Expert: Federal school reform plan is wrong

Ravitch argued that current school reform tactics aren’t being led by teachers and administrators, but rather by corporations that care more about dollars than community.

“Reform measures, with their emphasis on charters and vouchers, are trying to privatize education. I know parents want the best for their children, but we must work together as a community to give every child in that community a good education, not just the ones who can afford it. By allowing this to continue, we are unraveling the very social fabric of communities and undermining a cornerstone of democracy: public education,” she said.

Ravitch continued her presentation with what she called some other surprising truths:

  • Though President Obama calls the Organization for Economic Cooperation and Development’s PISA results, and the country’s astonishment at its mediocre placing, a “Sputnik” moment, students today are actually performing better on tests than they were in the 60s, 70s, 80s, and 90s, said Ravitch.
  • Finland, the top scoring country on PISA, doesn’t have standardized tests until students reach college.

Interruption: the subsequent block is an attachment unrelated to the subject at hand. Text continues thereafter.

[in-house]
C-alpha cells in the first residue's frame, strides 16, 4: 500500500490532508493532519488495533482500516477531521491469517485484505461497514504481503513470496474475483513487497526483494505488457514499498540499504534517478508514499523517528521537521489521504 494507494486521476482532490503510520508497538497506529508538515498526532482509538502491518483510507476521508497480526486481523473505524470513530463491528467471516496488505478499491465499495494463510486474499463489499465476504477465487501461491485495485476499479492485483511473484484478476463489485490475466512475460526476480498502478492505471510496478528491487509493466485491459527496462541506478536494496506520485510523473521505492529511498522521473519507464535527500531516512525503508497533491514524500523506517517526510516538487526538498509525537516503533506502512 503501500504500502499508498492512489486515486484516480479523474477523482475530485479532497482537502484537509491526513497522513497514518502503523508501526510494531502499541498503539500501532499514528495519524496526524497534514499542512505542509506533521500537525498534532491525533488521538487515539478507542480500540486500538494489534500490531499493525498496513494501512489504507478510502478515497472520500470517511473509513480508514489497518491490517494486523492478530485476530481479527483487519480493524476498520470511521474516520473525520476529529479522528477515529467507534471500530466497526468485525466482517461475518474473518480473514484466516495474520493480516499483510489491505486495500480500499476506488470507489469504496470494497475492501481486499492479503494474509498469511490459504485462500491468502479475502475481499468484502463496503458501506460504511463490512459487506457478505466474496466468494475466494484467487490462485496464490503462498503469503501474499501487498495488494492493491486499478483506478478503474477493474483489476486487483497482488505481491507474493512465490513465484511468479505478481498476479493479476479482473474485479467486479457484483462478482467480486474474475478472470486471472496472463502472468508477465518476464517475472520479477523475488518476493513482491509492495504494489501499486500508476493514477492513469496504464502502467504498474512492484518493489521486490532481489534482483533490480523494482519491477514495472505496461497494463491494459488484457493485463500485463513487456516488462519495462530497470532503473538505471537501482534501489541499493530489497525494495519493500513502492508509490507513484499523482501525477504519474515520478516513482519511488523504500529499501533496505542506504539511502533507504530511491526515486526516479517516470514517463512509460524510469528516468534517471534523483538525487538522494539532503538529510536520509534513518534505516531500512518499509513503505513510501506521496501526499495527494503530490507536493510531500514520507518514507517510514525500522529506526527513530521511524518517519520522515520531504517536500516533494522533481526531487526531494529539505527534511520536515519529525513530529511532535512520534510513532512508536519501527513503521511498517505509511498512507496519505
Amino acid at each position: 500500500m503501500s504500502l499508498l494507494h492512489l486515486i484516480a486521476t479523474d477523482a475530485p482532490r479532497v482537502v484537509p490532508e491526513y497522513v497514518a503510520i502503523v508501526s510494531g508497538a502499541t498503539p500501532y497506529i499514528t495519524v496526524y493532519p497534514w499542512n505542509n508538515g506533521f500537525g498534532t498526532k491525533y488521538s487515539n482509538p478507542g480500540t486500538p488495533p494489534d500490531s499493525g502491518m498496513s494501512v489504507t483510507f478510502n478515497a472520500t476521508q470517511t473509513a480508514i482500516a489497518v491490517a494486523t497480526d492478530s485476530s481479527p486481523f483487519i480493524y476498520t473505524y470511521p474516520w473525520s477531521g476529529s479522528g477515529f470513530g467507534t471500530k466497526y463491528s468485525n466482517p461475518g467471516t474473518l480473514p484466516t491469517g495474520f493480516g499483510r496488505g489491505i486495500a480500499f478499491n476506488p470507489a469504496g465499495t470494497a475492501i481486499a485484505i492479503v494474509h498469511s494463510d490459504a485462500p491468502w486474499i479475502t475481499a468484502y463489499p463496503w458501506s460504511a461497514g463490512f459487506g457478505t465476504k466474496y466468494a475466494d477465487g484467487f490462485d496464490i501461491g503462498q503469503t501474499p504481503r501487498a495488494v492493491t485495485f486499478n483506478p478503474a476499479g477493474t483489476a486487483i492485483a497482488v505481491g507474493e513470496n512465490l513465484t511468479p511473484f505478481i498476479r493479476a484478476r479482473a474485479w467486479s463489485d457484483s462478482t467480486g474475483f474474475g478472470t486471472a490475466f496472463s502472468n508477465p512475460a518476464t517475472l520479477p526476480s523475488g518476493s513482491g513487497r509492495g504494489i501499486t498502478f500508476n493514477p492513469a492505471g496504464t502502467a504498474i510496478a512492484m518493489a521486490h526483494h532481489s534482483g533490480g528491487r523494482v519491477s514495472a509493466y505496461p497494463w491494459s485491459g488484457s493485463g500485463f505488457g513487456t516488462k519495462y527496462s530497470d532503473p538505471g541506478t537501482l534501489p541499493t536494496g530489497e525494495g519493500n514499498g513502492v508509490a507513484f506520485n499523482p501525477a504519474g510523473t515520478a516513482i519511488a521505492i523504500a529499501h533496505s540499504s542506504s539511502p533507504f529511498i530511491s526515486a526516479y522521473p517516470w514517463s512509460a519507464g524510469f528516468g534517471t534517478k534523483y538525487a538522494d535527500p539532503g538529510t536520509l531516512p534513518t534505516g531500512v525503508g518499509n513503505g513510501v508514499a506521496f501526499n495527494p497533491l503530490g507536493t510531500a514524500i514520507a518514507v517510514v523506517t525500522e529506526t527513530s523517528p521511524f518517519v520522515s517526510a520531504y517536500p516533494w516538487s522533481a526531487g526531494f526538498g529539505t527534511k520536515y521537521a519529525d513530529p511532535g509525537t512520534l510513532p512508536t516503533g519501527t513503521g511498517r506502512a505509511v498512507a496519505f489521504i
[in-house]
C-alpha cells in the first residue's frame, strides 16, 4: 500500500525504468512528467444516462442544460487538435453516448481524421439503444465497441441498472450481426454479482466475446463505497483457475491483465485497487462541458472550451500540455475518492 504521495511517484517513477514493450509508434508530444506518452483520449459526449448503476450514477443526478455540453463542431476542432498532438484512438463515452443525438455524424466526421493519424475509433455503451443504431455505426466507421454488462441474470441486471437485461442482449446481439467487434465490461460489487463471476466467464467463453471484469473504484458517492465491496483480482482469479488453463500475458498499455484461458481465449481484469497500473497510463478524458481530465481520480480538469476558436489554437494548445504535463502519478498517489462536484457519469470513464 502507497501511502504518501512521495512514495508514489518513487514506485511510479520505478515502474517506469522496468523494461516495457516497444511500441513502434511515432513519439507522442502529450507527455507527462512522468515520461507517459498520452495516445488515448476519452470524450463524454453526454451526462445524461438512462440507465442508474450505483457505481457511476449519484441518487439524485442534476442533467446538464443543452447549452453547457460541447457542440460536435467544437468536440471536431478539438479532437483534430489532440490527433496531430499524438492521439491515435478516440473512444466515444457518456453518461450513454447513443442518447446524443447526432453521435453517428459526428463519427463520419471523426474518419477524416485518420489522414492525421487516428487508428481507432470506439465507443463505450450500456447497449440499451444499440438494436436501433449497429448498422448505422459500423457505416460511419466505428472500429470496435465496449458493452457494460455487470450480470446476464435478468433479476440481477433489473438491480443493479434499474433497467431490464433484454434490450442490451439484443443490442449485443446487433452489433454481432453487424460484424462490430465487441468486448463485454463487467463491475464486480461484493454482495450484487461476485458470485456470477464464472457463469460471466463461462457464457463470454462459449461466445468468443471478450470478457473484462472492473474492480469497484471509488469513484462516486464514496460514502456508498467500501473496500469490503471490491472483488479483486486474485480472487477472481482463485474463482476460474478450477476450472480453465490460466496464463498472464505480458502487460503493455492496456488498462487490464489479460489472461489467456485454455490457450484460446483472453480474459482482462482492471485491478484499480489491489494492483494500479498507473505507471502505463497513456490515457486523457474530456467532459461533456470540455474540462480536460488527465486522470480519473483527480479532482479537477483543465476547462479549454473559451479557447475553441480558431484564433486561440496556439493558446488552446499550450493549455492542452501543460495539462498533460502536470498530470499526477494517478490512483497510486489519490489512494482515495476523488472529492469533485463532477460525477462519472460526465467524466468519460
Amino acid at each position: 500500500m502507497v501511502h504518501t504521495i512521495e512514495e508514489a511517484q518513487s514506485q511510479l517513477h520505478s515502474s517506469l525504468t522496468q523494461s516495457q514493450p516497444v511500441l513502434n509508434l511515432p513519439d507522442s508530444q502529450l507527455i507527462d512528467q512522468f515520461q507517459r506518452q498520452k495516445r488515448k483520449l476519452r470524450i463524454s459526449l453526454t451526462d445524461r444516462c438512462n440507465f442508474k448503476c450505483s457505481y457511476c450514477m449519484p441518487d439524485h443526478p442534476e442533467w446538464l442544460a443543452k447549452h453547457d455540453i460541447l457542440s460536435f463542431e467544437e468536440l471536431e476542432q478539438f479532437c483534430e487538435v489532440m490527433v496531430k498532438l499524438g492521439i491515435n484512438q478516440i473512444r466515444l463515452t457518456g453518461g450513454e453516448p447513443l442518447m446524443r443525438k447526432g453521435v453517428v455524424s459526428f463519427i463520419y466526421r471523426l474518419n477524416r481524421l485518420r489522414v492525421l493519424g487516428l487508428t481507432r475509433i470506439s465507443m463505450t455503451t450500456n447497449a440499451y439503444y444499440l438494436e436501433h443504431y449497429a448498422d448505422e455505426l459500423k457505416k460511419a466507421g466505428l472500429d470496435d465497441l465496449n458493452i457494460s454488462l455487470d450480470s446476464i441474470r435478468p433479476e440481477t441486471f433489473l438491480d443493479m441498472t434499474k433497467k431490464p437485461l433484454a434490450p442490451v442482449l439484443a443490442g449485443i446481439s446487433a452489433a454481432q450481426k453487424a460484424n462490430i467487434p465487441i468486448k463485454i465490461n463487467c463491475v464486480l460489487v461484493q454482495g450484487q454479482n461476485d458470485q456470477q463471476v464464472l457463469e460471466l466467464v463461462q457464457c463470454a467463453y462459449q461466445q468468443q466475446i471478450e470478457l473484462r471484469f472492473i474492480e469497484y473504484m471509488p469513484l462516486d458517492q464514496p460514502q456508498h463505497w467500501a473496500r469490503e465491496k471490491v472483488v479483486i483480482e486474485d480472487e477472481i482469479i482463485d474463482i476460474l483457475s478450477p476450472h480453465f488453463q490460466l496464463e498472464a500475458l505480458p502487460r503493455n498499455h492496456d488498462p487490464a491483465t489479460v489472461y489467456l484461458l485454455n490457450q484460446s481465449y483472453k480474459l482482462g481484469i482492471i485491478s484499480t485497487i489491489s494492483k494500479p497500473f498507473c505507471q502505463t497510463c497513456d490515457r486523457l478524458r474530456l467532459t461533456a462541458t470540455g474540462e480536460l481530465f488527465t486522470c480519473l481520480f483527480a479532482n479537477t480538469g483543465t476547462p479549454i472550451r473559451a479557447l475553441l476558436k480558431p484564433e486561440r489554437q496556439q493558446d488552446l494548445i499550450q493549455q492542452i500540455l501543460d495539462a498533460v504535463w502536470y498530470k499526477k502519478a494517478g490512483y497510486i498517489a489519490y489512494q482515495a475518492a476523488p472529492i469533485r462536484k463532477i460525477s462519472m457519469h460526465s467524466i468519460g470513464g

• Parents time after time tell Ravitch that they’d rather have an “inspiring” teacher than an “effective” one.

“There’s no silver bullet, no quick fixes like these corporate reformers would have you believe,” said Ravitch. “It’s going to take a while to get true reform, and it’s not going to happen with get-tough tactics and initiatives like Race to the Top.”

According to Ravitch, there are, however, some steps that can be taken to help students reach success: access to decent medical care; exposure to the arts and physical education, along with math and science; programs to help strengthen families and help parents; access to nurturing programs for children up to age five; and leaders with real education backgrounds, not those from the corporate sector with a year-long course in education.

Meris Stansbury

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